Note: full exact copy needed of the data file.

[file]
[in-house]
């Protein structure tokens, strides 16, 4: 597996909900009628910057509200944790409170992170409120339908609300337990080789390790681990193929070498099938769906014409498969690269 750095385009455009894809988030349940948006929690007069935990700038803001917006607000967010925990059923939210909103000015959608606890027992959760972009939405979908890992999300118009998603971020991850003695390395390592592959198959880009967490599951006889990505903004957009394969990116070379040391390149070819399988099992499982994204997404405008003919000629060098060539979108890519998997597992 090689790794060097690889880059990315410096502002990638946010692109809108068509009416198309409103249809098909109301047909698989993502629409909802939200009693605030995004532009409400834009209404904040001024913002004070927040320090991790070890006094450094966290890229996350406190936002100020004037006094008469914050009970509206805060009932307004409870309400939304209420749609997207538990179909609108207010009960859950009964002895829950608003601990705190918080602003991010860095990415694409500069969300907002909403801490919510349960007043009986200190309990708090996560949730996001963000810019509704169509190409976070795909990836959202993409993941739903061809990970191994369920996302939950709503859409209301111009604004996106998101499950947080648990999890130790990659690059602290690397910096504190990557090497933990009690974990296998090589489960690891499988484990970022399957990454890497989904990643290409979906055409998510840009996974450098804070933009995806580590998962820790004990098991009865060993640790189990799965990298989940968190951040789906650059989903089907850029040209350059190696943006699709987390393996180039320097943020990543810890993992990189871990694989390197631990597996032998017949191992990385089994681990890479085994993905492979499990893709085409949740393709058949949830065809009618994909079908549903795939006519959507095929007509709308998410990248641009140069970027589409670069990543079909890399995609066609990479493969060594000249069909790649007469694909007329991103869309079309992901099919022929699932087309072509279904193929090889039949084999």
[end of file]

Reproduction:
[in-house]
């Protein structure tokens, strides 16, 4: 597996909900009628910057509200944790409170992170409120339908609300337990080789390790681990193929070498099938769906014409498969690269 750095385009455009894809988030349940948006929690007069935990700038803001917006607000967010925990059923939210909103000015959608606890027992959760972009939405979908890992999300118009998603971020991850003695390395390592592959198959880009967490599951006889990505903004957009394969990116070379040391390149070819399988099992499982994204997404405008003919000629060098060539979108890519998997597992 090689790794060097690889880059990315410096502002990638946010692109809108068509009416198309409103249809098909109301047909698989993502629409909802939200009693605030995004532009409400834009209404904040001024913002004070927040320090991790070890006094450094966290890229996350406190936002100020004037006094008469914050009970509206805060009932307004409870309400939304209420749609997207538990179909609108207010009960859950009964002895829950608003601990705190918080602003991010860095990415694409500069969300907002909403801490919510349960007043009986200190309990708090996560949730996001963000810019509704169509190409976070795909990836959202993409993941739903061809990970191994369920996302939950709503859409209301111009604004996106998101499950947080648990999890130790990659690059602290690397910096504190990557090497933990009690974990296998090589489960690891499988484990970022399957990454890497989904990643290409979906055409998510840009996974450098804070933009995806580590998962820790004990098991009865060993640790189990799965990298989940968190951040789906650059989903089907850029040209350059190696943006699709987390393996180039320097943020990543810890993992990189871990694989390197631990597996032998017949191992990385089994681990890479085994993905492979499990893709085409949740393709058949949830065809009618994909079908549903795939006519959507095929007509709308998410990248641009140069970027589409670069990543079909890399995609066609990479493969060594000249069909790649007469694909007329991103869309079309992901099919022929699932087309072509279904193929090889039949084999």